As a prof, I deal with young adults trying to find their way in the world all the time. It’s pretty low stakes stuff on the surface – you know, can these kids string together a sentence effectively and craft an argument that is more about how they interpret the ridiculous stuff I have them read, rather than parrot back my thoughts to me albeit much less effectively? Some students simply don’t care and have come to realize the old adage “C’s get degrees” has just as much merit now, given the emphasis on credentials rather than content/grades. Others know their limitations but want to improve and put in the work. They get frustrated when other profs just tear them apart without offering a different way to build them back up. They start to doubt themselves and feel as though they can’t even ask questions anymore. I had the pleasure of witnessing a few incredible transformations with some of my students this year – the types of students who were afraid to ask questions and didn’t know how to ask for help slowly began to see the world very differently. Their writing began to improve, and they started to ask questions and write about concepts they didn’t know even existed four or five months ago. They began to care. It was incredible to watch and I am so proud of these ‘kids’.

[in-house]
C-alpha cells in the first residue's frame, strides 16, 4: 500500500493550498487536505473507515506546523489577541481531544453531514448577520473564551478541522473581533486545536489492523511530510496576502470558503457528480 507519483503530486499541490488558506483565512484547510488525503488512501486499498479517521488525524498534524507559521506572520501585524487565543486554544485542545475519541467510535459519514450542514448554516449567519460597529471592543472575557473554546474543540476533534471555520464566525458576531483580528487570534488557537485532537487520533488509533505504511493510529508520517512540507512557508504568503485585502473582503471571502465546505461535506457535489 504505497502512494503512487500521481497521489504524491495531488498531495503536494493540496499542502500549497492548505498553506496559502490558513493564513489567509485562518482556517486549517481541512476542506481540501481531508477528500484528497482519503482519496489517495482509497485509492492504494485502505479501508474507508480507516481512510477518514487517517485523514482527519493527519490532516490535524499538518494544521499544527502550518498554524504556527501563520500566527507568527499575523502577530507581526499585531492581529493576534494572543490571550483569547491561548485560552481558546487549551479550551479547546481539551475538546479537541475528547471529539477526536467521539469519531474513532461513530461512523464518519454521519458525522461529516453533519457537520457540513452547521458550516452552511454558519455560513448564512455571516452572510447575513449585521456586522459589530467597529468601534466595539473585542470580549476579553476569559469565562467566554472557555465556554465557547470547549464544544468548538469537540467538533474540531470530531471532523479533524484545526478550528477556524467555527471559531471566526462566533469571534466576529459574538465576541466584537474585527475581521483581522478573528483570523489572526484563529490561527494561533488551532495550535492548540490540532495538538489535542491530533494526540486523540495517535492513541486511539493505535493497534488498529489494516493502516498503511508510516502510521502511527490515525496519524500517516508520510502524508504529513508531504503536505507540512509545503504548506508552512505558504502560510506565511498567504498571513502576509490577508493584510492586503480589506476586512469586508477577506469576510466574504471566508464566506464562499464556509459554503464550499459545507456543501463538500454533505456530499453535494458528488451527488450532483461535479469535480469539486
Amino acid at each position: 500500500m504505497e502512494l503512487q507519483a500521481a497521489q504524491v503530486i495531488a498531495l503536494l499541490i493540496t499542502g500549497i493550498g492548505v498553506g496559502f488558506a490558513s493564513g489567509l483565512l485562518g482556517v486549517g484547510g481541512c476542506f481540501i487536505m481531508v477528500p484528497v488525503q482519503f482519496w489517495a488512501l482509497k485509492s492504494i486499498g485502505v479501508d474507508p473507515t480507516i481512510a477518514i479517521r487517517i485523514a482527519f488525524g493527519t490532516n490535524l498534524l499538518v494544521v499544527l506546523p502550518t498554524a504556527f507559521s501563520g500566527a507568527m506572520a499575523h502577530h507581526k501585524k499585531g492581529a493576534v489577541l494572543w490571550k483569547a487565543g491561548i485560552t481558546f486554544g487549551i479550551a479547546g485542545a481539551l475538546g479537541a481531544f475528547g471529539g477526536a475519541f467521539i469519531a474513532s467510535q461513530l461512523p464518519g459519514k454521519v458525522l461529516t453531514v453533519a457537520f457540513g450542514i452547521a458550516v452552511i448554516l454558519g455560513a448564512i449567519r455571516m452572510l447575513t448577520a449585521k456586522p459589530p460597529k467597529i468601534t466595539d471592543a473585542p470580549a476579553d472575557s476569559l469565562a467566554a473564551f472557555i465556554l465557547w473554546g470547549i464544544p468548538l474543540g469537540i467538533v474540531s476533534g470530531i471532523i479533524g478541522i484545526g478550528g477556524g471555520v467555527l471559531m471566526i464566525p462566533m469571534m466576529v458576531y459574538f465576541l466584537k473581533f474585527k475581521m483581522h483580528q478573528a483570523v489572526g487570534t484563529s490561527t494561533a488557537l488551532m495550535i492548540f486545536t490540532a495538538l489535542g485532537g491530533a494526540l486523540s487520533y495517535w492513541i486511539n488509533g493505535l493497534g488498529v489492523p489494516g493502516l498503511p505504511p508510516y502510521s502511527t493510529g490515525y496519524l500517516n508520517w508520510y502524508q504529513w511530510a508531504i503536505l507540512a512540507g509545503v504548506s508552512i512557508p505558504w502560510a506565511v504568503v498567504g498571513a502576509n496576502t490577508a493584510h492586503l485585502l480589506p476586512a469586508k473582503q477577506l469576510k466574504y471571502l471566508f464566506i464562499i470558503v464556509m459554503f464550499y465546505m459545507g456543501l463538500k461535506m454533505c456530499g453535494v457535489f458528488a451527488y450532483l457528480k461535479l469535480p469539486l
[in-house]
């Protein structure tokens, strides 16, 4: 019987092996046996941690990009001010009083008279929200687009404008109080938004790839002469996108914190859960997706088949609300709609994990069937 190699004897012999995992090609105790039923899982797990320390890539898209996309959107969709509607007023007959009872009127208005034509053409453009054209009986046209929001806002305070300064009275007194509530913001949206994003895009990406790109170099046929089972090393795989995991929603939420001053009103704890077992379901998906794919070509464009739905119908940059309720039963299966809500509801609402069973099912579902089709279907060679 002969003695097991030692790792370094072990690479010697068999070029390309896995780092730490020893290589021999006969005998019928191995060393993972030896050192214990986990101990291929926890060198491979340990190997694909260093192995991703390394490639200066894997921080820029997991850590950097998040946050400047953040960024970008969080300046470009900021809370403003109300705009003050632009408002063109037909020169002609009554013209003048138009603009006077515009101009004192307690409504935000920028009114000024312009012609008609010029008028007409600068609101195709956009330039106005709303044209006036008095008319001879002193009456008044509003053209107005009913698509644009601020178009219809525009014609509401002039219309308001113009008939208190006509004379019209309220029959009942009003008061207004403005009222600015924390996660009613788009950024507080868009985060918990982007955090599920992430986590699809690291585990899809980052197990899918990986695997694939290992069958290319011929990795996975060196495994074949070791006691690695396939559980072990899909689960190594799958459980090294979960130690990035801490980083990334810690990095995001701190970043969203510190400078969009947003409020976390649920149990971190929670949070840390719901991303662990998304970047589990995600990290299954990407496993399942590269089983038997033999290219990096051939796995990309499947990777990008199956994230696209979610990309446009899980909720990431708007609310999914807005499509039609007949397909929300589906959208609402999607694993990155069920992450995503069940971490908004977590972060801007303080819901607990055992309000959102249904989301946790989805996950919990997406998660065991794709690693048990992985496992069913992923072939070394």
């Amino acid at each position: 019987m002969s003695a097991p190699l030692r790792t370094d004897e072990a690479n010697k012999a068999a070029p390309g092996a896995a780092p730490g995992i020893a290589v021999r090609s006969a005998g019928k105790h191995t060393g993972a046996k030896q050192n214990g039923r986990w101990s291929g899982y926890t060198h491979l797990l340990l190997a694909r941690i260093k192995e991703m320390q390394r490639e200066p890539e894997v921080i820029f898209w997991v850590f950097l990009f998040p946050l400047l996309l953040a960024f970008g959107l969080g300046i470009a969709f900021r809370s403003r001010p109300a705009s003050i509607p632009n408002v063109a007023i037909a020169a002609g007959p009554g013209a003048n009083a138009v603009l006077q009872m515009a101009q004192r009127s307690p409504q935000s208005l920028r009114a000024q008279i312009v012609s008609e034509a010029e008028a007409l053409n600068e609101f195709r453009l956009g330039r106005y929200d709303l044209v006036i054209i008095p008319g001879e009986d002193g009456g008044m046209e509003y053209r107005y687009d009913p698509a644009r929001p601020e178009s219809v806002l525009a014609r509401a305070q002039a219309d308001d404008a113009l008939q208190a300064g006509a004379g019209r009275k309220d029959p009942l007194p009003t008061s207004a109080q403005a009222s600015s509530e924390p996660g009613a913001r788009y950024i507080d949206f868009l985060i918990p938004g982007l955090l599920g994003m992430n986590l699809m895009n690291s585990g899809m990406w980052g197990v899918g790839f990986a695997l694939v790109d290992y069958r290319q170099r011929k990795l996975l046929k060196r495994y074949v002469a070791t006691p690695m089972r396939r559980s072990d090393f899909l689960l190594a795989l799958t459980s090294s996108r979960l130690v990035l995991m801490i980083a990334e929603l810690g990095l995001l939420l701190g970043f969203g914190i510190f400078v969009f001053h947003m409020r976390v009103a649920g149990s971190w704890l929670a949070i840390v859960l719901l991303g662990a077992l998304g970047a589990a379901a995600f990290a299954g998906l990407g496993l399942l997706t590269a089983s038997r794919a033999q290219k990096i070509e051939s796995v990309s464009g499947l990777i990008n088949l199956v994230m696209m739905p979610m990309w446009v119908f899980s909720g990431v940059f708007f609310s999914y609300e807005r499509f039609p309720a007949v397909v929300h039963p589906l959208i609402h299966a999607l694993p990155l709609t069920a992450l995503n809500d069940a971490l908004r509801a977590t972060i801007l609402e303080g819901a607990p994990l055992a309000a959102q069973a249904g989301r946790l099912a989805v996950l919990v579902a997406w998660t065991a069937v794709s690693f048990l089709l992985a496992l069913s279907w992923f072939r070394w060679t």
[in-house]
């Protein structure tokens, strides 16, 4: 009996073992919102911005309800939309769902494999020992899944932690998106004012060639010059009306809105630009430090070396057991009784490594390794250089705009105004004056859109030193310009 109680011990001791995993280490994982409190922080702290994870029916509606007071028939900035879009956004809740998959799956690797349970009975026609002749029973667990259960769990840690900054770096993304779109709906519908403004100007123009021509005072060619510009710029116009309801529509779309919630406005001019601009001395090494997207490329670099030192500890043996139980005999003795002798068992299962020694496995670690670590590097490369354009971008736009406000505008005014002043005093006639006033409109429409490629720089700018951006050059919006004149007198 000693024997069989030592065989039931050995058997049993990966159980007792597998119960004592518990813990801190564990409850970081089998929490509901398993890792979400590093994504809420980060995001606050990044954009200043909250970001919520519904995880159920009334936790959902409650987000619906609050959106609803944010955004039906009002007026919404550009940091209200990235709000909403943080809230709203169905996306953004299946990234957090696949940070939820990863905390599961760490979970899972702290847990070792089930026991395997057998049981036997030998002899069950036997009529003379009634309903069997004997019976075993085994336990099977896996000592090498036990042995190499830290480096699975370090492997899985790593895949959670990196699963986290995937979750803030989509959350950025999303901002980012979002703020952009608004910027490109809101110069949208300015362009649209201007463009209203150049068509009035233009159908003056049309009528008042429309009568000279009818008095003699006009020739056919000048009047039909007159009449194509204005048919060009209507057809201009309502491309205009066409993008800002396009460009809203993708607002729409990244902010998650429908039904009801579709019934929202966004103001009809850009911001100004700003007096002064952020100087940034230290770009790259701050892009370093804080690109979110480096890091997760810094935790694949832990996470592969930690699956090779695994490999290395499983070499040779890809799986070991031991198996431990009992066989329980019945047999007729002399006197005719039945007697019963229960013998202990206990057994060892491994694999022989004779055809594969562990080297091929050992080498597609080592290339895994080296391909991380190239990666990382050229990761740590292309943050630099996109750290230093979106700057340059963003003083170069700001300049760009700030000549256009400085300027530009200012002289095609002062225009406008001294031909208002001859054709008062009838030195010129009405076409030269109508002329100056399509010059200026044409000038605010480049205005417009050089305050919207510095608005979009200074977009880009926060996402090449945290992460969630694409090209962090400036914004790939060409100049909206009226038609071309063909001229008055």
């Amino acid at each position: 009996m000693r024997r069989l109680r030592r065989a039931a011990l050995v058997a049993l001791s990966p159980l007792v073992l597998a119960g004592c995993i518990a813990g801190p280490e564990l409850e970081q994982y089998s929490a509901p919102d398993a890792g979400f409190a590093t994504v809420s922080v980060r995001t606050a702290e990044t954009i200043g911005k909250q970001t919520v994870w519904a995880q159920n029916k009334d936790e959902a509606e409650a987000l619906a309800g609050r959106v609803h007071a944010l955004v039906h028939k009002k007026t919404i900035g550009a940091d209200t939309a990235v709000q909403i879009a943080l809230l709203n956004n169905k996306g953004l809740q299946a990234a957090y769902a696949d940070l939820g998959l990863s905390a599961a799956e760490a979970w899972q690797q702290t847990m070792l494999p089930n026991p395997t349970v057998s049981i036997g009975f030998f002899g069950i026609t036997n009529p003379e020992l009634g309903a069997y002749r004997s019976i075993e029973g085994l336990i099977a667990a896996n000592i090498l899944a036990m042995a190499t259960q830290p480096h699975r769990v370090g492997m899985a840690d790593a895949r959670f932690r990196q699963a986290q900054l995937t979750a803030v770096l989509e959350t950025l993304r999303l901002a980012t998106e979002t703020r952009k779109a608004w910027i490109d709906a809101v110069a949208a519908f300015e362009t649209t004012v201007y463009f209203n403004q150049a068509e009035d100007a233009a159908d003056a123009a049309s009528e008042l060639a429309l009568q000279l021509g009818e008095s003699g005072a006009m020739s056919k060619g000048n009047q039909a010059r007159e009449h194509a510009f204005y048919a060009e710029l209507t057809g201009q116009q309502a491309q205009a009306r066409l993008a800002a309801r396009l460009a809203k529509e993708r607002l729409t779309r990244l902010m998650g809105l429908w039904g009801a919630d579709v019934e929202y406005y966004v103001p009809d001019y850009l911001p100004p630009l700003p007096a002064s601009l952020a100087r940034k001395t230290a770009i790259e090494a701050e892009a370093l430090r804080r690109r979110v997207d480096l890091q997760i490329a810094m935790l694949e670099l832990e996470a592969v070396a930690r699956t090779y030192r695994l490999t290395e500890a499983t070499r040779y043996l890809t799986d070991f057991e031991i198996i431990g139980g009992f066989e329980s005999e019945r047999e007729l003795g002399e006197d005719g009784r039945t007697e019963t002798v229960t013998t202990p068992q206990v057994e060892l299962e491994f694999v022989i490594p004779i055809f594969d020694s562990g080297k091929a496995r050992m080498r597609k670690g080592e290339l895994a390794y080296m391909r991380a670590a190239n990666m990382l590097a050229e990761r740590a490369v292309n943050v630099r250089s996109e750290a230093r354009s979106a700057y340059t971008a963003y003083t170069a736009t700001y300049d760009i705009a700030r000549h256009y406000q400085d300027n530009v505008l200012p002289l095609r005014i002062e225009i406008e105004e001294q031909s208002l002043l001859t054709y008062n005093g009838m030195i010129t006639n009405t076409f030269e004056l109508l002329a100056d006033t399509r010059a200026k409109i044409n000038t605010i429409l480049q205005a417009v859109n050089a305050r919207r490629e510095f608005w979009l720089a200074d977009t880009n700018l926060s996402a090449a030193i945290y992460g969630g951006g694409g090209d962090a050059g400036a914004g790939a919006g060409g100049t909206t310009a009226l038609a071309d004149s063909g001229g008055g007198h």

The reason for this extended diatribe about teaching is that I think we’re seeing something with Todd Nelson (and perhaps with Ramsey’s help) that speaks to his ability to reach the youth. I’ve modified my own teaching style a lot over the last three years, and really flipped my teaching practice on its head when I shifted from Queen’s to Trent, because what worked well for me (and my students) at one institution clearly wasn’t working once I got to the next one. I knew it after about 3 weeks in the fall that I had to make a change or else I was going to tank. I wonder if that’s what sunk Dallas, not knowing when it was time to reevaluate his process. He talked a great game about reaching people as individuals, but the rigidity of his teaching practices and emphasis on one type of system and one type of fitness speaks to a pedagogy that is far too rigid to work successfully in every instance.